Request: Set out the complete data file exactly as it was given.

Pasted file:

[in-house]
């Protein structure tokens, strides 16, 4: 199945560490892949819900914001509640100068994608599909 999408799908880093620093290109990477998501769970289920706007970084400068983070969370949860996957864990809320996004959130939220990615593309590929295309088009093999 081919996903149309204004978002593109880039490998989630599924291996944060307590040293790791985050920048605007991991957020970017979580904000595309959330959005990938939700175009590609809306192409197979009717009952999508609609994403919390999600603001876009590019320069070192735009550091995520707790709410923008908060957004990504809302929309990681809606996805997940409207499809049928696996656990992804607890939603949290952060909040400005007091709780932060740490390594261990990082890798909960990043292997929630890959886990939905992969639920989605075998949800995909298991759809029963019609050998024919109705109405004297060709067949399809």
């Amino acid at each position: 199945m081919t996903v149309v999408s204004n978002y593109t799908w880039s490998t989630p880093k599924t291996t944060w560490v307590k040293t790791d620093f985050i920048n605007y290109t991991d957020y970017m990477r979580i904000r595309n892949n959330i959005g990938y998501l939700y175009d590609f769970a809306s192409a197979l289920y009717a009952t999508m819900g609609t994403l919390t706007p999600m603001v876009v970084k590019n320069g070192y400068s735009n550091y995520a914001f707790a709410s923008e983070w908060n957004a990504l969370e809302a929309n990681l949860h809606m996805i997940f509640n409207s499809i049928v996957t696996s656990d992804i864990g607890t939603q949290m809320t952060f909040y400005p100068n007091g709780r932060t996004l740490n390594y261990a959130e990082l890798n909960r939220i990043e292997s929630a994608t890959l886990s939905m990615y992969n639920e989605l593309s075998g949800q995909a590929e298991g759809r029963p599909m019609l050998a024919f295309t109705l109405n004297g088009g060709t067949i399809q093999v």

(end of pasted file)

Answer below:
[in-house]
């Protein structure tokens, strides 16, 4: 199945560490892949819900914001509640100068994608599909 999408799908880093620093290109990477998501769970289920706007970084400068983070969370949860996957864990809320996004959130939220990615593309590929295309088009093999 081919996903149309204004978002593109880039490998989630599924291996944060307590040293790791985050920048605007991991957020970017979580904000595309959330959005990938939700175009590609809306192409197979009717009952999508609609994403919390999600603001876009590019320069070192735009550091995520707790709410923008908060957004990504809302929309990681809606996805997940409207499809049928696996656990992804607890939603949290952060909040400005007091709780932060740490390594261990990082890798909960990043292997929630890959886990939905992969639920989605075998949800995909298991759809029963019609050998024919109705109405004297060709067949399809």
């Amino acid at each position: 199945m081919t996903v149309v999408s204004n978002y593109t799908w880039s490998t989630p880093k599924t291996t944060w560490v307590k040293t790791d620093f985050i920048n605007y290109t991991d957020y970017m990477r979580i904000r595309n892949n959330i959005g990938y998501l939700y175009d590609f769970a809306s192409a197979l289920y009717a009952t999508m819900g609609t994403l919390t706007p999600m603001v876009v970084k590019n320069g070192y400068s735009n550091y995520a914001f707790a709410s923008e983070w908060n957004a990504l969370e809302a929309n990681l949860h809606m996805i997940f509640n409207s499809i049928v996957t696996s656990d992804i864990g607890t939603q949290m809320t952060f909040y400005p100068n007091g709780r932060t996004l740490n390594y261990a959130e990082l890798n909960r939220i990043e292997s929630a994608t890959l886990s939905m990615y992969n639920e989605l593309s075998g949800q995909a590929e298991g759809r029963p599909m019609l050998a024919f295309t109705l109405n004297g088009g060709t067949i399809q093999v």